Unfair practices. Debt collectors may not engage
in unfair practices when they try to collect a debt. For example, they may not: • try to collect any interest, fee, or other charge on top of the amount you owe unless the contract that created your debt – or your state law – allows the charge; • deposit a post-dated check early; • take or threaten to take your property unless it can be done legally; or • contact you by postcard.
Can federal benefits be garnished?
Many federal benefits are exempt from garnishment, including: • Social Security Benefits • Supplemental Security Income (SSI) Benefits • Veterans’ Benefits • Civil Service and Federal Retirement and Disability Benefits • Service Members’ Pay • Military Annuities and Survivors’ Benefits • Student Assistance • Railroad Retirement Benefits
Can I control which debts my payments apply to?
Yes. If a debt collector is trying to collect more than one debt from you, the collector must ap-
4 FTC Facts For Consumers
• Merchant Seamen Wages • Longshoremen’s and Harbor Workers’ Death and Disability Benefits • Foreign Service Retirement and Disability Benefits • Compensation for Injury, Death, or Detention of Employees of U.S. Contractors Outside the U.S. • Federal Emergency Management Agency Federal Disaster Assistance But federal benefits may be garnished under certain circumstances, including to pay delinquent taxes, alimony, child support, or student loans.
What should I do if a debt collector sues me?
If a debt collector files a lawsuit against you to collect a debt, respond to the lawsuit, either personally or through your lawyer, by the date specified in the court papers to preserve your rights.
Where do I report a debt collector for an alleged violation?
Report any problems you have with a debt collector to your state Attorney General’s office (www.naag.org) and the Federal Trade Commission (www.ftc.gov). Many states have their own debt collection laws that are different from the federal Fair Debt Collection Practices Act. Your Attorney General’s office can help you determine your rights under your state’s law.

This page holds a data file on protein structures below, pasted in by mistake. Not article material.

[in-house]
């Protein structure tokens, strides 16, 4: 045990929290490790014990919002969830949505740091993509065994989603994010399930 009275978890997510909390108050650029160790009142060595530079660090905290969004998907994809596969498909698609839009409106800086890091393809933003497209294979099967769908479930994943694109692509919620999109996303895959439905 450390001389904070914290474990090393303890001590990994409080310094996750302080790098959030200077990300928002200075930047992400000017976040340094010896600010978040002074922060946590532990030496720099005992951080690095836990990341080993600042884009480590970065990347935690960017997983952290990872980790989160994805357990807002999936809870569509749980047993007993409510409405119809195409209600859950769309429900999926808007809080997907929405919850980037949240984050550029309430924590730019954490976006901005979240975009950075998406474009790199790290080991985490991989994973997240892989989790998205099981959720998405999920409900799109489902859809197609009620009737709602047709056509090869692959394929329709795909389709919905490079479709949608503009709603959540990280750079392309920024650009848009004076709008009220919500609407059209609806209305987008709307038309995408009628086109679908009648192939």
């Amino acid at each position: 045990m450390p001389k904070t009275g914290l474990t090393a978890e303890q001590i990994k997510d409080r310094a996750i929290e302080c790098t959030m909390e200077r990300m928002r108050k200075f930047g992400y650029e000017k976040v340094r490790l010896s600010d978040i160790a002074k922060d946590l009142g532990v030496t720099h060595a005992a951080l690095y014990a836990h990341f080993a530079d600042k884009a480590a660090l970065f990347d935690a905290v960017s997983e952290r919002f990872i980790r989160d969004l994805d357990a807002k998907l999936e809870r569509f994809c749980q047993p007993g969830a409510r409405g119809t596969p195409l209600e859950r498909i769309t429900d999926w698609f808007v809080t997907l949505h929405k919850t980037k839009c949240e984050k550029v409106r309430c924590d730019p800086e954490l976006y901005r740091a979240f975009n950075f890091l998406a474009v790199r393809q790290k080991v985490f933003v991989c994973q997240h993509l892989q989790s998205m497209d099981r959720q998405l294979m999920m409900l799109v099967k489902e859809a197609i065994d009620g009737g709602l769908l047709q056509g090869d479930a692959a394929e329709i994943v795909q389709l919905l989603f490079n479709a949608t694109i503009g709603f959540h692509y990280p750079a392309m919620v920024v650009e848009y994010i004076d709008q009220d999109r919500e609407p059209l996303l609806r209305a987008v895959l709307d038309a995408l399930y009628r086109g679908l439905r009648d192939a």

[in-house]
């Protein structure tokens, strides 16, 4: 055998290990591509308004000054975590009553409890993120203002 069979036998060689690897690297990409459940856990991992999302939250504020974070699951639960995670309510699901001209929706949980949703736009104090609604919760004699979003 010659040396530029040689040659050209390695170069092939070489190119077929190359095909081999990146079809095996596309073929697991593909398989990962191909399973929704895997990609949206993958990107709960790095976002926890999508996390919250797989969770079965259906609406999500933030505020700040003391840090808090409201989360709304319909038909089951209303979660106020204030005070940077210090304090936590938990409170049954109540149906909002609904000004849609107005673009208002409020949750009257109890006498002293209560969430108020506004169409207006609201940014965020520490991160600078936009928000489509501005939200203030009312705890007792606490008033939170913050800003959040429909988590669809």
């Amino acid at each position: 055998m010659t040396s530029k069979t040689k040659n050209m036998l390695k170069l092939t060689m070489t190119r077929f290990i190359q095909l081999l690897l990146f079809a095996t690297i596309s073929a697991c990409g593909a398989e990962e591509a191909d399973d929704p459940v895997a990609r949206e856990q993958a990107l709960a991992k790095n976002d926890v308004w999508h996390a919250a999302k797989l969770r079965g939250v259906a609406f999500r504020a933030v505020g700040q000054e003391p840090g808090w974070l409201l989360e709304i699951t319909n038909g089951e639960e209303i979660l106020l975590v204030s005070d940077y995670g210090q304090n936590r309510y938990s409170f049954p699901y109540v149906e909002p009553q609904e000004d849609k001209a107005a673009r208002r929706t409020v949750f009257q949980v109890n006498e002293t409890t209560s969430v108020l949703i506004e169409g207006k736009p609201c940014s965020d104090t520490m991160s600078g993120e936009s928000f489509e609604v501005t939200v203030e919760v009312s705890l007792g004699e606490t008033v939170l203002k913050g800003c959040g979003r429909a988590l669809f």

Do I have any recourse if I think a debt collector has violated the law?
You have the right to sue a collector in a state or federal court within one year from the date the law was violated. If you win, the judge can require the collector to pay you for any damages you can prove you suffered because of the illegal collection practices, like lost wages and medical bills. The judge can require the debt collector to pay you up to $1,000, even if you can’t prove that you suffered actual damages. You also can be reimbursed for your attorney’s fees and court costs. A group of people also may sue a debt collector as part of a class action lawsuit and recover money for damages up to $500,000, or one percent of the collector’s net worth, whichever amount is lower. Even if a debt collector violates the FDCPA in trying to collect a debt, the debt does not go away if you owe it.
For More Information
To learn more about debt collection and other credit-related issues, visit www.ftc.gov/credit and MyMoney.gov, the U.S. government’s portal to financial education. The FTC works for the consumer to prevent fraudulent, deceptive, and unfair business practices in the marketplace and to provide information to help consumers spot, stop, and avoid them. To file a complaint or to get free information on consumer issues, visit ftc.gov or call toll-free, 1-877-FTC-HELP (1-877-382-4357); TTY: 1-866-653-4261. The FTC enters consumer complaints into the Consumer Sentinel Network, a secure online database and investigative tool used by hundreds of civil and criminal law enforcement agencies in the U.S. and abroad.
Federal Trade Commission Bureau of Consumer Protection Division of Consumer and Business Education For The Consumer www.ftc.gov Federal Trade Commission 1-877-ftc-help